Pakistan’s Mob Democracy


Mob democracy is a violent form of direct democracy, periodically activated in Pakistan to confuse, frighten, and undermine representative governments established under the Pakistan Constitution.

These days, a mob led by a charismatic politician and a cult figure is marching toward the nation’s capital, Islamabad, to demand that the Prime Minister resign and the national parliament be dissolved. The Pakistan high courts, including the Supreme Court, have ruled that such demands, no matter how popular, are unconstitutional and may even amount to treason.

As a system, direct democracy is not the same as representative democracy. Under direct democracy, the decisions are made by the people without a parliament or any other intervening institution. Historically, direct democracy has been a viable political method for decision-making in small cities and towns. In modern nations, referendums and initiatives are the procedures of direct democracy used to settle political questions and make constitutional changes with popular support.

Most nations of the world have rejected direct democracy in favor of representative democracy -a form of indirect democracy under which the people elect a parliament (unicameral or bicameral) and authorize the parliament to make laws, set national policies, form governments, and amend the constitution. Pakistan is a layered representative democracy under which each of the four provinces as well as the federation elects a separate parliament by means of popular vote.

By contrast, mob democracy is popular agitation that thrives on turmoil. It arouses the people to paralyze the government through protests, sit-ins, and the so-called long marches. The leaders heading the mob democracy may use passionate rhetoric, pose open or veiled threats to execute the rulers, and may instigate the mob to disobey the parliament, the courts, the police, and other enforcement agencies critical for the maintenance of law and order.

In defending their course of action, the proponents of mob democracy may invoke several modern human rights, including the right to free speech, the right to association, the right to petition, and the right to justice, to argue that the mob pressure is necessary to unseat the members of an “illegitimate” parliament or the “corrupt” heads of government and state. The proponents may also invoke the right to food, shelter, and other social and economic rights to demand that the system be changed and a new constitution be established.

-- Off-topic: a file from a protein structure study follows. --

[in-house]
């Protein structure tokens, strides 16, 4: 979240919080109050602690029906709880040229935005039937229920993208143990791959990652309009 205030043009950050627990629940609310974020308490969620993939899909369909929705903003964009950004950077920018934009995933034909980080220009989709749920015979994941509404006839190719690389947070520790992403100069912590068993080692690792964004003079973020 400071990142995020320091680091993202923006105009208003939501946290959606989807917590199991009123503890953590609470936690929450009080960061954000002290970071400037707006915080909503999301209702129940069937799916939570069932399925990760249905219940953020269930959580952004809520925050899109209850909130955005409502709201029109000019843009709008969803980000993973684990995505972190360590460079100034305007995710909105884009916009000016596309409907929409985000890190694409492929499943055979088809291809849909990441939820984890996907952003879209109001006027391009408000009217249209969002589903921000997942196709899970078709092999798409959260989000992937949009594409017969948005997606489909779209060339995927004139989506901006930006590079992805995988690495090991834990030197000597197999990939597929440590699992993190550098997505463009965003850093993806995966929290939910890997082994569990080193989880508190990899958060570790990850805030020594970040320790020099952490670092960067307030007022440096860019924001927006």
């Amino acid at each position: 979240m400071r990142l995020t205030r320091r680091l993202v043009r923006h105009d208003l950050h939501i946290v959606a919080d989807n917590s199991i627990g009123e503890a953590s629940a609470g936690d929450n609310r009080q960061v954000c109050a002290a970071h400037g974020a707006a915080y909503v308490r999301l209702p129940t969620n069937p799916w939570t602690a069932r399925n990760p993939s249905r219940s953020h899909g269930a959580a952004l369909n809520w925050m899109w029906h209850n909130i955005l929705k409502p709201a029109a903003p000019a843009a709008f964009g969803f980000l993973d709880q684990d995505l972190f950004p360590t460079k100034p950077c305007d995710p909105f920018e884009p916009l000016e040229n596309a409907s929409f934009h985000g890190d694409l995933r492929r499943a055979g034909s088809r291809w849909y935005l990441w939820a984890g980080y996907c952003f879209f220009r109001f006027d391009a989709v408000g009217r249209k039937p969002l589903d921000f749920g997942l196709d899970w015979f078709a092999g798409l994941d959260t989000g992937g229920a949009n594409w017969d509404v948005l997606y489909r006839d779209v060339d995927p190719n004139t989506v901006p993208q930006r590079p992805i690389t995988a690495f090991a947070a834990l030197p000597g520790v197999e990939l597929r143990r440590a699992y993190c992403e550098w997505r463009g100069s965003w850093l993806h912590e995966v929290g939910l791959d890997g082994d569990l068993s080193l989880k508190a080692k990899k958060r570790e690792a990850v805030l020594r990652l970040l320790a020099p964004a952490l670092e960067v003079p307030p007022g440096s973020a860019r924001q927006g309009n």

In Pakistan, where the masses are poor and the basic amenities of life are unavailable, mob mutineers know that they can easily excite the masses by painting the rulers as greedy accumulators of wealth for personal gain. The allegations of rigging the elections are also popular excuses to challenge the government.

In hot summer months made worse due to shortage of electricity, the passions can run high and a credible case can be made that the government is incompetent and doing little to remedy the problems the people face.

Mob democracy is popular in Pakistan because the politicians of all parties are steeply engrossed in inter-personal power politics. They see gaining power as a game and not a responsibility to solve problems.

Like the contentious princes of the Moghul Empire, Pakistani politicians spend most of their time and resources in hatching conspiracies to keep or snatch away the throne. Few of them believe that great service to the nation can be rendered by sitting in the opposition and doing the nitty-gritty legislative work.

Gaining executive power is the most valued dream of most Pakistani politicians. Even the provincial executive power does not satisfy their love of personal glory and ambition.

The people of Pakistan need to understand that mob democracy is the worst form of government, worse than the military rule. Mob democracy disrupts normal life, undermines the rule of law, discourages foreign investments, and devalues the national currency. In the fold of mob democracy, the people who suffer the most are ordinary workers and families with limited resources.

The Pakistani media have a special obligation to teach the nation that mob democracy undermines representative democracy, which is neither perfect nor efficient. In every country, representative democracy favors persons with money and networks. It benefits influential families. Yet in an imperfect world, representative democracy delivers more social and economic freedom than any other form of government.

In the final analysis, Pakistan must conclude that the constitutional continuity of democracy is better than rosy revolutions.

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